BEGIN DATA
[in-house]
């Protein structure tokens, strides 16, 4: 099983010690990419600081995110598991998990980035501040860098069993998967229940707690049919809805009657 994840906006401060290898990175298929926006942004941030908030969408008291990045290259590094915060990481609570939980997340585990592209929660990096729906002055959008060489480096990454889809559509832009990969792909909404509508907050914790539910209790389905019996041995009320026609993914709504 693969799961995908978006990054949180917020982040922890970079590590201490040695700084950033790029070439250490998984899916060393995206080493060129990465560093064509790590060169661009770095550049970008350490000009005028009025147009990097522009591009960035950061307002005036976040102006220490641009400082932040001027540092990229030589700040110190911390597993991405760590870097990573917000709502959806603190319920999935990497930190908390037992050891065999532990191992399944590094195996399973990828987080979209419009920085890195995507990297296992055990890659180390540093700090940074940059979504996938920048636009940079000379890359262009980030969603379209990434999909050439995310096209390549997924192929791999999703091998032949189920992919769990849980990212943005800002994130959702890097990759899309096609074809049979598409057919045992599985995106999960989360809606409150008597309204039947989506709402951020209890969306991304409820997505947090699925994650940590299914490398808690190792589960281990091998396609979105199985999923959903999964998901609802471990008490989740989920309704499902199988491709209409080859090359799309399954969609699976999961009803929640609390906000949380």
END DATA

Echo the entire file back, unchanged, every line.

[in-house]
């Protein structure tokens, strides 16, 4: 099983010690990419600081995110598991998990980035501040860098069993998967229940707690049919809805009657 994840906006401060290898990175298929926006942004941030908030969408008291990045290259590094915060990481609570939980997340585990592209929660990096729906002055959008060489480096990454889809559509832009990969792909909404509508907050914790539910209790389905019996041995009320026609993914709504 693969799961995908978006990054949180917020982040922890970079590590201490040695700084950033790029070439250490998984899916060393995206080493060129990465560093064509790590060169661009770095550049970008350490000009005028009025147009990097522009591009960035950061307002005036976040102006220490641009400082932040001027540092990229030589700040110190911390597993991405760590870097990573917000709502959806603190319920999935990497930190908390037992050891065999532990191992399944590094195996399973990828987080979209419009920085890195995507990297296992055990890659180390540093700090940074940059979504996938920048636009940079000379890359262009980030969603379209990434999909050439995310096209390549997924192929791999999703091998032949189920992919769990849980990212943005800002994130959702890097990759899309096609074809049979598409057919045992599985995106999960989360809606409150008597309204039947989506709402951020209890969306991304409820997505947090699925994650940590299914490398808690190792589960281990091998396609979105199985999923959903999964998901609802471990008490989740989920309704499902199988491709209409080859090359799309399954969609699976999961009803929640609390906000949380």